So Asra is a blood scribe, which means that her abilities will ALWAYS make her a target for human ambition and greed. I wonder why she never thought to write a situation for herself, and any future blood scribes that use of their blood without consent will result in some sort of back lash. This would ensure and deter any repeat of Varick and Asra misfortunes.
And also, I have some deep seated issue with the fact that Asra is so forgiving of her Ex's manipulation, betrayal, and ambition. To raise her Ex's child....and out of of the goodness of her heart to fix the magical imbalance, I think Asra could have leveraged for so much more. She could have demanded and electorial ruling process to ensure her Ex (who's name escapes me) doesn't make the same mistakes as the King and become self serving. These are my thoughts.....im think long term end game.
Top international reviews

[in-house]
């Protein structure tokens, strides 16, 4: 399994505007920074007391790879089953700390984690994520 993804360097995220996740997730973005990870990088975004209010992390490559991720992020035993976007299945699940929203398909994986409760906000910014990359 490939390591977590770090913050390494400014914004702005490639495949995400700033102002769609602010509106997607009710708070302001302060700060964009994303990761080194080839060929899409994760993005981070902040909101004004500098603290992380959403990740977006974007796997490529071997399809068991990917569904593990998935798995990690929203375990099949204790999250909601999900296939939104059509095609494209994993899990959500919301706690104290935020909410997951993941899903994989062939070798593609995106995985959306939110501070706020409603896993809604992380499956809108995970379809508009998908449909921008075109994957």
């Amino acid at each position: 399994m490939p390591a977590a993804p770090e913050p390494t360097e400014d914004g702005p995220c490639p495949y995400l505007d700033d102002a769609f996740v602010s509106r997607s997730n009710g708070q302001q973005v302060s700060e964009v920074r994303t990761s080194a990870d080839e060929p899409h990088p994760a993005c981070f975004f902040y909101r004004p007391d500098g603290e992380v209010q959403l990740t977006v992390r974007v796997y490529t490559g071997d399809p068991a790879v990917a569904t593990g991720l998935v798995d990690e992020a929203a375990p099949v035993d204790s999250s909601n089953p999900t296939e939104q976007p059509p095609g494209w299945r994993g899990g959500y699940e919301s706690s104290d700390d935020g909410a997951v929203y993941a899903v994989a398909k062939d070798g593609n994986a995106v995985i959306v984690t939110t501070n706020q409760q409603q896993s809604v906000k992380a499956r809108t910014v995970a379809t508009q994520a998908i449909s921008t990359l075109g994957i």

[Livre lu en VO]
Après avoir lu et beaucoup apprécié Of Fire and Stars, je n'ai pas pu m'empêcher de commencer Inkmistress dès que j'ai pu, bien que sachant qu'il ne s'agirait pas des adorables personnages du premier tome. Je n'ai pas été déçue! De peu, Inkmistress détrône Of Fire and Stars.
Malgré mon amour pour Denna et Mare, les protagonistes du premier tome, elles ne m'ont pas manquées dans ce préquel : en effet, on y retrouve de nouveaux personnages tout aussi attachants, surtout Asra et Hal. Ils sont très réalistes : ils se trompent, changent d'avis, apprennent au fur et à mesure, prennent des décisions rationnelles sans non plus être des robots...Malgré leur statut de demi-dieux, ils sont en fait très humains et sont une véritable force dans ce roman.
J'ai beaucoup apprécié les clins d'oeil à Of Fire and Stars et les liens subtils, tout comme j'ai aimé que l'auteure lève enfin le voile sur le mystère du premier tome, c'est-à-dire ce qu'il se passe en Zumorda. Cependant, il faut noter que ce tome-ci peut être lu indépendamment du tome un. Si Of Fire and Stars pose les bases du monde de nos héroïnes (Denna, Mare et Asra), Inkmistress vient les compléter avec brio.